Okay, that's enough out of me. "Strange and Senseless Wars" continues in another three-part chapter, and we're introduced to a number of characters. Our trenchcoat-wearing protagonist, the knowledgeable Andrew Kincaid, takes us to a customer-phobic bookstore where we meet Rosarik Black. "Rosie" sits with steepled fingers, has black pony-tailed hair, and appears to be more of a future sidekick than an actual friend or certainly partner—that is, if he happens to play a bigger part in the story later. But for right now, in a very sidekick manner, he shares a lengthy conversation with Andrew and offers three logical solutions to Andrew's "problem": with Seyla hold up in his apartment, Andrew has to figure out what to do when he returns home. As Andrew instead opts to wing it, his said response comes off as someone who's decided to "go commando". The future, then, is up for grabs. Yes, this provides us with some much-desired conflict that seems promising in its own right, but oddly enough the rest of the chapter doesn't follow the venture with the fairy. I'm left to assume that the story will return to her eventually.

Instead, we're blessed with meeting some of the other people in Andrew's life: most notably, the people that he works with. At the moment it seems like an acceptable alternative. His boss, Sir Gay Romanov, has been eagerly waiting for Andrew to arrive with what seems to be the only camera equipment available for their film shoot. Despite being well ahead of schedule, Romanov nevertheless wants his crew to hit the ground running. However, their relationship isn't what I'd call a tense one. He and Andrew find each other absolutely hilarious, and between them rests a strange sense of mutual admiration. This is somewhat odd because, in the first chapter, Andrew made Romanov seem like a selfish taskmaster ("number of takes and hours of sleep be damned"), not the sort of lighthearted it'll-work-out-because-we're-awesome father figure he is in the second chapter. What's even weirder is that he drops it all and becomes completely serious, saying a line strikes me as anything but (e.g. "the grievous sins" and "we can be done with this and move on to better and darker things"). It's almost as if the content of his dialogue is being tempered by Andrew's narration.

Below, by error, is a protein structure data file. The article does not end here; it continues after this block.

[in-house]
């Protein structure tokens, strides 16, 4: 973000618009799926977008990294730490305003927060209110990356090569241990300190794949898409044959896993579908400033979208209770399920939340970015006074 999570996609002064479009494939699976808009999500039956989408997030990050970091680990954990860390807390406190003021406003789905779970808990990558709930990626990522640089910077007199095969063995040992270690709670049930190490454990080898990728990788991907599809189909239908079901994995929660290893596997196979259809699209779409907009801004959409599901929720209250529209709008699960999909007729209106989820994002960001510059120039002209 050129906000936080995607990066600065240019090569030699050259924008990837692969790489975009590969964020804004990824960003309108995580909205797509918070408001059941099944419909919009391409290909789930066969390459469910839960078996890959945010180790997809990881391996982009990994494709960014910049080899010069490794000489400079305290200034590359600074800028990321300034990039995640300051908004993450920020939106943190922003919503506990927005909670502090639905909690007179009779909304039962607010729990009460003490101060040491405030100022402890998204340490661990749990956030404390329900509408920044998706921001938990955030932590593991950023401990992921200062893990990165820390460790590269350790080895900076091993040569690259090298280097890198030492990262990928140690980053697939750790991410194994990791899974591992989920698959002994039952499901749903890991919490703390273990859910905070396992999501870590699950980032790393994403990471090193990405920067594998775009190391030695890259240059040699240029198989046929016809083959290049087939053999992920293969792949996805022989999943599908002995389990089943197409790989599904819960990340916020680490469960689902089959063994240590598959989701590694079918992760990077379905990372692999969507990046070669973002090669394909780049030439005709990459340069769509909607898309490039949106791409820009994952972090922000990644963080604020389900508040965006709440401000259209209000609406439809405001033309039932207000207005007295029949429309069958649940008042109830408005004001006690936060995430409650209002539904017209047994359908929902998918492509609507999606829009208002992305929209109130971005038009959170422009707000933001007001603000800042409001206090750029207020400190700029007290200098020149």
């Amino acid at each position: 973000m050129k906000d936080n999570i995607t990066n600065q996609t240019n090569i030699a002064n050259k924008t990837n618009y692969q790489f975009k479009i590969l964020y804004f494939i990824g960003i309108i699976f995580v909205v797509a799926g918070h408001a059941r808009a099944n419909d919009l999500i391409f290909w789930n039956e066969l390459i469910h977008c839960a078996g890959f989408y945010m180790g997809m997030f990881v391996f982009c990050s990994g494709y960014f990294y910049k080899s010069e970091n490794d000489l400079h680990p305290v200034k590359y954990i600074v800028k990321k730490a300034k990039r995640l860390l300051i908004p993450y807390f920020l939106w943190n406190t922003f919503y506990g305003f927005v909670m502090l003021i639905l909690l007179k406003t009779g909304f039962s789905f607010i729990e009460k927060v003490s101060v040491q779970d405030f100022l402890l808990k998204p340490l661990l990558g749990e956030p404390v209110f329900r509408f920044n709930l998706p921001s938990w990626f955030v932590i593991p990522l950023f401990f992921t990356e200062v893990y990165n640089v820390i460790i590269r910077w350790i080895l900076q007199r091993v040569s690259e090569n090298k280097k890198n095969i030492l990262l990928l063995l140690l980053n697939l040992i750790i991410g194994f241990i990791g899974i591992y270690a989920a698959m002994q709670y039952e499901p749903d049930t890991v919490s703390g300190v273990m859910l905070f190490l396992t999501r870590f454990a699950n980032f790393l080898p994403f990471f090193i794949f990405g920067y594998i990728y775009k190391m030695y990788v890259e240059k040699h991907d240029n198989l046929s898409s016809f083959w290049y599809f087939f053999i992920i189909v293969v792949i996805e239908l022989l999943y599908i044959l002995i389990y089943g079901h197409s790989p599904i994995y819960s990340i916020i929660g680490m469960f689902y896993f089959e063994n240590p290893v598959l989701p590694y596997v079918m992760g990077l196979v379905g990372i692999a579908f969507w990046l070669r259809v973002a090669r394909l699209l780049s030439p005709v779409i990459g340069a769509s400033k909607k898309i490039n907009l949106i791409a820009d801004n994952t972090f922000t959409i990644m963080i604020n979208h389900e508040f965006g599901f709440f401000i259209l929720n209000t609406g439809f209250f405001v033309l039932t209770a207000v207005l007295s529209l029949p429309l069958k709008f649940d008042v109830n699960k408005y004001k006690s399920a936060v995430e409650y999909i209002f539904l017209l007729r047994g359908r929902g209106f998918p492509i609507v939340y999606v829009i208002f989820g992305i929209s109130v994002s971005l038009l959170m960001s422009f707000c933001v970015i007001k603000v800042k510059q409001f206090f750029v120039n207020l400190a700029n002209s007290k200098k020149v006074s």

Then there's Buffy Velour (a.k.a. Tanya), another drop-dead gorgeous woman in Andrew's life, but one who he's filmed naked. While ordinary men can only imagine what it's like to know a p0rnographic actress on and off the set, Andrew has the rare fortune of knowing one personally. She's surprisingly real and not at all affected by what she does: it might as well be any other job. And, like the other characters, she finds stuff about Andrew that she admires, and Andrew seems to be interested in her (romantically, if applicable) despite the fact that that she's probably sporting more venereal diseases than a sewage sponge. After the shoot, they bump into each other again at a local pizzeria, where Andrew is set to buy several pizzas for the fairy waiting back home. Then the plot takes an unexpected turn. I was half expecting Seyla to burst in on the two of them, but instead we get something a bit more random. And it involves an unnamed midget (sorry—magus) who dies less than a minute after appearing. We're met again with the "Urban Fantasy" part, only this time stumbling into a feud between vampires and werewolves. The leader vampire, currently unnamed, has black pony-tailed hair just like Rosie (but no other connection), and likes to feign emotion. He teases Buffy (who's now more than a p0rnographic actress in the plot), and Andrew makes sure to end the narration on a cliffhanger when he suddenly shows a propensity for magic.